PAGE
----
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I was wondering how combat is done in games like Shadow of War, Zelda: Breath of the Wild, Witcher 3 or any other rpg? Because i can't really think of any other way then to do it with animations. I am fairly new to gameplay programming and programming in general with no Work experience yet. Just curious how its done in AAA games or even any other way people do it. Hope this is the right Forum to ask this in.

Thanks for any replies!

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"how combat is done" is a very broad question. Is there anything specific you want to know?

Usually RPG combat follows these rough lines:

  1. Player clicks or presses something to initiate an attack.
  2. The attack starts playing an animation.
  3. The hit is detected via one of the following methods:
    1. a hitbox on the character or weapon contacts the enemy due to the animation moving it
    2. a specific frame in the animation is reached, which signifies the 'hit' time
    3. a certain period of time has elapsed, again indicating it's time to register a hit
  4. The system decides whether the hit deals damage or not, and how much
  5. The effects of the hit and damage are applied to the target, e.g. ragdoll physics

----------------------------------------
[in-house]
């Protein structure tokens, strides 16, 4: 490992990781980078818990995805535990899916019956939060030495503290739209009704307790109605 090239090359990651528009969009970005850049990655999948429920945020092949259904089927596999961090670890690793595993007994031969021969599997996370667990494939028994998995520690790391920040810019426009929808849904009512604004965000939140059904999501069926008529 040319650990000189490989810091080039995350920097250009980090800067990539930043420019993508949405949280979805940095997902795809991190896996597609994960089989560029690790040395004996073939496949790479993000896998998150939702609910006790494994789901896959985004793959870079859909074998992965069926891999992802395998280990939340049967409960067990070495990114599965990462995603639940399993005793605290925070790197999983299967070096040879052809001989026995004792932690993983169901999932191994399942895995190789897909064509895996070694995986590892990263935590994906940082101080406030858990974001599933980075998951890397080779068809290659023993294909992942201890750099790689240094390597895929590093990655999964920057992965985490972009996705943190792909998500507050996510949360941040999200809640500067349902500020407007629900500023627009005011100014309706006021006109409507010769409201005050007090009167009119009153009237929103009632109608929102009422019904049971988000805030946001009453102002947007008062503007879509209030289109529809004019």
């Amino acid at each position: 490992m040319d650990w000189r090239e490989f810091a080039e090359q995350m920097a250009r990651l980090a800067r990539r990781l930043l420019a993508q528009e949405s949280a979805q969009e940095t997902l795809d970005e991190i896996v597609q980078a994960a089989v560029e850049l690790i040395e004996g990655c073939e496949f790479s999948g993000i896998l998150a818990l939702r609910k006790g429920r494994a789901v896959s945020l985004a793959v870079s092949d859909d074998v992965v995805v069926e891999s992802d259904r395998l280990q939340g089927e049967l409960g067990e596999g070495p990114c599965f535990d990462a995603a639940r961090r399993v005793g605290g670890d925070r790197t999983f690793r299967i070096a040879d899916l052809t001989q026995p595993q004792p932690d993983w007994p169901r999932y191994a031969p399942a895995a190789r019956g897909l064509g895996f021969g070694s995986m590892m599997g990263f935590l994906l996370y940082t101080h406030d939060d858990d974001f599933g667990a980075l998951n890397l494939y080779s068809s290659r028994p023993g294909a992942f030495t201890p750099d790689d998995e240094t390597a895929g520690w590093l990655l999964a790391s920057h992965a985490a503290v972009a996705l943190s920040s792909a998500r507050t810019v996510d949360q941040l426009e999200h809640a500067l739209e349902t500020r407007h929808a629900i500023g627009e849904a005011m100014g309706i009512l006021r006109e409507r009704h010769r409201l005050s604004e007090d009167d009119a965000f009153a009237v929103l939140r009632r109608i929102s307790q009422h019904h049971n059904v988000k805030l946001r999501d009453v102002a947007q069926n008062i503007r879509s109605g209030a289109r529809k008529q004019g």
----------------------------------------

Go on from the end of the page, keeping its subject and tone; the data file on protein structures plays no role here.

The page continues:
You can choose which of the different hit detection methods to use based on the trade-offs you want to make. If you use hitboxes then you have to be sure your animations are correct and that the hitboxes are adequately sized to make contact during a fight. (This is harder than you might think, especially when trying to get a 1st person viewpoint to work well.) If you use timers, then you have to be sure that your animations match them closely otherwise things will look inconsistent. And a specific frame in the animation is a compromise method.

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I've once used a kind of mix of 3.1 and 3.2 in that all animation frames where damage may be applied provide sweeps of weapon movement, e.g. the plane (actually a short triangle fan) where the blade of a sword is moved along during a swing, or a segmented line from stabbing with a spear . This volume is then collision tested against simplified hit volumes of the possible targets. This means that the animation itself explicitly defines when and where damage may happen.

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13 hours ago, Erik Nivala said:

My bad, i mostly wanted to know how the hit detection is done.

Thanks for your reply.


Look up bounding box collision detection. They are not limited to boxes, some use spheres, some use even finer detection with octrees. Typically the more accurate the collision, the more expensive is the calculation. Once two geometries are "colliding", then different animations and events can be triggered.

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